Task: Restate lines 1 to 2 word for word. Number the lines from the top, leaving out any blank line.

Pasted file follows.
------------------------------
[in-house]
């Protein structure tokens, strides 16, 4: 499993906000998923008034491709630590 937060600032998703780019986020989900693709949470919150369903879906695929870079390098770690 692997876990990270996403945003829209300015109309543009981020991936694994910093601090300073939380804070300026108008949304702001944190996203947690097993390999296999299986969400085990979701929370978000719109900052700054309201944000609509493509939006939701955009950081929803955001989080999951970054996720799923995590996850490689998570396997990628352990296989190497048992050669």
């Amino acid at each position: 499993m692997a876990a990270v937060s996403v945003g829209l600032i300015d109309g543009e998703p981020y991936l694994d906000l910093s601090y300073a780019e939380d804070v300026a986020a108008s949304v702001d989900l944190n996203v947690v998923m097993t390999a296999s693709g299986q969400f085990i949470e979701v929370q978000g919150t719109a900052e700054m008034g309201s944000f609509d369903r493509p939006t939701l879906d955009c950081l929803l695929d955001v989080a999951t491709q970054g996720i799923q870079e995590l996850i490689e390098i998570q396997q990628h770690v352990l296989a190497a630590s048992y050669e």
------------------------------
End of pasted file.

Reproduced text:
[in-house]
């Protein structure tokens, strides 16, 4: 499993906000998923008034491709630590 937060600032998703780019986020989900693709949470919150369903879906695929870079390098770690 692997876990990270996403945003829209300015109309543009981020991936694994910093601090300073939380804070300026108008949304702001944190996203947690097993390999296999299986969400085990979701929370978000719109900052700054309201944000609509493509939006939701955009950081929803955001989080999951970054996720799923995590996850490689998570396997990628352990296989190497048992050669």